Although the abbreviated versions proved to be more efficient than the original hieroglyphics, the latter remained a preference for religious and artistic purposes. Specific uses of hieroglyphics included records of historical events, autobiographies of the departed, writing prayers and religious texts, and decoration of jewelry and furniture.
Decoding the Rosetta Stone
Being the first bilingual text from Ancient Egypt to be recovered in the modern era, the Rosetta Stone stirred interest, mainly because, as aforementioned, it gave an opening to crack the coded hieroglyphic script. The three types of writings used for the text are very similar, which is why it was used for deciphering and interpretation.
In the carving of the Rosetta Stone, the first inscription was done in ancient Hieroglyphics, which only the highly educated and respected priests could understand; the second inscription was done in Hieratic, which elite civilians understood; and the third in Greek, which had become the most commonly used language in Egyptian government and education during the reign of Alexander the Great. By deciphering the Greek inscription, scholars were able to crack the code of the Rosetta Stone.
The decipherment of the stone began with Thomas Young, a British scientist. He managed to establish that the hieroglyphic part of the decree contains six similar cartouches (oval patterns encompassing the hieroglyphs). Young further confirmed that these cartouches represented King Ptolemy V Epiphanes. This discovery led to the understanding that other cartouches found on other objects were representations of royalty and could be read based on the direction faced by the animal and bird characters therein. The scholar, who is said to have treated the Egyptian marvel as a mathematical problem, was also able to identify the phonetic sounds some glyphs imitated, thus figuring out how words were pluralized.
It was, however, in 1822 that the code was truly cracked. The French scholar Jean-François Champollion, unlike his predecessor Thomas, was well-schooled in the Coptic dialect of the Greek language and had extensive knowledge of Egypt. This knowledge, combined with his enthusiasm, helped the scholar figure out that while the hieroglyphics represented Coptic sounds, the demotic script conveyed syllables and that both the hieroglyphic text and demotic text used phonetic characters to spell both foreign names and native Egyptian words. With his newfound knowledge, Champollion was able to create an alphabet of phonetic hieroglyphic characters. With the backing of other scholars, he was eventually declared the father of Egyptology.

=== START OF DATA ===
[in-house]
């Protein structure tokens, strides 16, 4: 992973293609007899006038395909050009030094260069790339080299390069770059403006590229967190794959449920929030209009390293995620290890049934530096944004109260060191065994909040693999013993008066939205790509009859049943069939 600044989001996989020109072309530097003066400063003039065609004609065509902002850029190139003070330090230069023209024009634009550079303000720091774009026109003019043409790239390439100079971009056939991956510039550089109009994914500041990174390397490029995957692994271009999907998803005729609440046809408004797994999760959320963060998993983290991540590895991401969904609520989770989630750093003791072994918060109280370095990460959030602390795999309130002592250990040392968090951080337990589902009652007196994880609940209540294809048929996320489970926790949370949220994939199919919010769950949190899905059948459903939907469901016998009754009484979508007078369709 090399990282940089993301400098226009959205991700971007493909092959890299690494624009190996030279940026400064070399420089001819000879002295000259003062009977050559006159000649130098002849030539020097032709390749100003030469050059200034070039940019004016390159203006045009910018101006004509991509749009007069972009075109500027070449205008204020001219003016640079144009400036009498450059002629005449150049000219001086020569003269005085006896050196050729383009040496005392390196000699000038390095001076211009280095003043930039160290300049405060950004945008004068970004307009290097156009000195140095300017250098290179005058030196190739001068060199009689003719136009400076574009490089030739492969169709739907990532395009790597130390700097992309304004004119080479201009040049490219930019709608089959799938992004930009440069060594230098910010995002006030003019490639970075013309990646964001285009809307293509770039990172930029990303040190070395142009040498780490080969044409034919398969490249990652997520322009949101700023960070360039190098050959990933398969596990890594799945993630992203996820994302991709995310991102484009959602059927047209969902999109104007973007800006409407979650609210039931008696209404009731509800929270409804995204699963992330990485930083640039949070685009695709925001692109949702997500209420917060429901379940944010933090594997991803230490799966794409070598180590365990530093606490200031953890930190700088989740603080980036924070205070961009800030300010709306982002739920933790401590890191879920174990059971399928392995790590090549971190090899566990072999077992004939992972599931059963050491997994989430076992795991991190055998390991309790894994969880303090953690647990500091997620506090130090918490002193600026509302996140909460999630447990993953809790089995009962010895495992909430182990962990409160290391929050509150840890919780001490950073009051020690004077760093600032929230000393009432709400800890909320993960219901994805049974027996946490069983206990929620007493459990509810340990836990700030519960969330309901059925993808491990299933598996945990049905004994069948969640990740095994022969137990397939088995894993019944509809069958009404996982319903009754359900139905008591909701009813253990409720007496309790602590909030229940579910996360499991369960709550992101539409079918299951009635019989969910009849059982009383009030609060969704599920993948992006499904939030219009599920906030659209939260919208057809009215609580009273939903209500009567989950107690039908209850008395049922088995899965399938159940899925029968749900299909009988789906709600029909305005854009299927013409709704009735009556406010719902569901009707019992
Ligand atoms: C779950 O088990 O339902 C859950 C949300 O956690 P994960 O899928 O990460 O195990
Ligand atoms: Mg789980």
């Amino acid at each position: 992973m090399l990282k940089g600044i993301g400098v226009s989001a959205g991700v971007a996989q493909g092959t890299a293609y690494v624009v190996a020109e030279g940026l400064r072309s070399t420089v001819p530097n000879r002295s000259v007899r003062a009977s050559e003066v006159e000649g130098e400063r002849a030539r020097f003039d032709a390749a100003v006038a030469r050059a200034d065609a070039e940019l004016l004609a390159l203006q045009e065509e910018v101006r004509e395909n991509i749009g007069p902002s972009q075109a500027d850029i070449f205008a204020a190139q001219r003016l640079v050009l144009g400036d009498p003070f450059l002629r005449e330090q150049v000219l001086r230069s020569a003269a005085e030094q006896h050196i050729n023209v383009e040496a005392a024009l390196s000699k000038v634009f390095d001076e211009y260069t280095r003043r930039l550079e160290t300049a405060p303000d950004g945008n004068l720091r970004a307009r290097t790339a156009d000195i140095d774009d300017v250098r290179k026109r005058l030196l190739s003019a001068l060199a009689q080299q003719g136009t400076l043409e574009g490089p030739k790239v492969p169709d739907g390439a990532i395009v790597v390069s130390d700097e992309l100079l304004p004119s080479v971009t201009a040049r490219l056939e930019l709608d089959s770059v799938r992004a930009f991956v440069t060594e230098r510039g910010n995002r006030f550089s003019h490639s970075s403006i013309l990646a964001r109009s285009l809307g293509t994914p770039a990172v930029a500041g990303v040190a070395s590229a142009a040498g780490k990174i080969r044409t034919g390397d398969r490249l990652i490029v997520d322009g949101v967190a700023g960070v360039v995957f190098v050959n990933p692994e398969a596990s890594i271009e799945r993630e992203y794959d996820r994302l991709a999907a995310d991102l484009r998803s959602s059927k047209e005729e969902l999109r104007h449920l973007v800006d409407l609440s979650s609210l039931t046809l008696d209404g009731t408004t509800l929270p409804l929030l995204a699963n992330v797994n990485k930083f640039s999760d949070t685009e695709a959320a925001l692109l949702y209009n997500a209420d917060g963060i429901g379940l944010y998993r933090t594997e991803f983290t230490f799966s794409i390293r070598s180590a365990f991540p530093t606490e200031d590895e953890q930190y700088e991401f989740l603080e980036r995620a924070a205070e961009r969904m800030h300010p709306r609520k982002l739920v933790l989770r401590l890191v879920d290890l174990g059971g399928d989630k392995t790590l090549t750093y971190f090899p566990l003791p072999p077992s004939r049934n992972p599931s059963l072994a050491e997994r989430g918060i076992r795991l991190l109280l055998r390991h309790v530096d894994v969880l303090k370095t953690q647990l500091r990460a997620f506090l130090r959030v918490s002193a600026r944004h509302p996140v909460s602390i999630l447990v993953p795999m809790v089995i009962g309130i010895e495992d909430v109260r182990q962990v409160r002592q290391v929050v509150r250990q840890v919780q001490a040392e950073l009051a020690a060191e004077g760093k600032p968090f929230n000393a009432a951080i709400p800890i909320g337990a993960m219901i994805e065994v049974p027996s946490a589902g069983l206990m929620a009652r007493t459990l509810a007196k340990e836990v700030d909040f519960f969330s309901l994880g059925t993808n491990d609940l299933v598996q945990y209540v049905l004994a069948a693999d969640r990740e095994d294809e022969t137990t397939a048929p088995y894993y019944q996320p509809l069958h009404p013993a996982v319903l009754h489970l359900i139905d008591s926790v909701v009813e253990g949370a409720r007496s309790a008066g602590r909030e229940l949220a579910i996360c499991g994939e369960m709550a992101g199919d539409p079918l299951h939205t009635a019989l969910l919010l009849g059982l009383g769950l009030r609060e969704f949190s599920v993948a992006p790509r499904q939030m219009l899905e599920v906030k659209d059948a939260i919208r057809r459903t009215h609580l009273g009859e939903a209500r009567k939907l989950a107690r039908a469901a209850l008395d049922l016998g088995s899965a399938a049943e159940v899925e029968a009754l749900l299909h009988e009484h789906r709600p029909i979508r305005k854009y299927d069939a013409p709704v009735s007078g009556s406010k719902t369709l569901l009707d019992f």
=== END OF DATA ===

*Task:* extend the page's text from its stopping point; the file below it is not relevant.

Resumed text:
The cracking of the Rosetta Stone revealed that the inscription was aimed at cataloging King Ptolemy V Epiphanes’s noble deeds, pledges by the council of priests to bolster the king’s cult, and a promise to inscribe the decree on stone in the three languages and place the stones in temples across Egypt.
The Modern Rosetta Stone – The Rosetta Disk
Inspired by the Rosetta Stone, linguists of the world came together to form the Rosetta Project, which is aimed at conserving languages, both major and native, in a bid to ensure that no language is lost. To this end, this group of specialists have built a digital library known as the Rosetta Disk.
The Rosetta Disk may be portable enough to fit in the palm of your hand, but it is a wealth of information that carries over 1,500 human languages microscopically etched into the disk.
The pages of the disk, which are only about 400 microns each, can only be read using a 650X powered microscope. The disk helps you understand the language quickly and with ease. It also allows one to be confident when speaking the newly learned vocabulary.
In the years following the decipherment of the Rosetta Stone, several other bilingual and trilingual Egyptian inscriptions were discovered, further easing the translation process. However, the Rosetta Stone remains the most prominent key to Egyptology and the understanding of Egyptian civilization.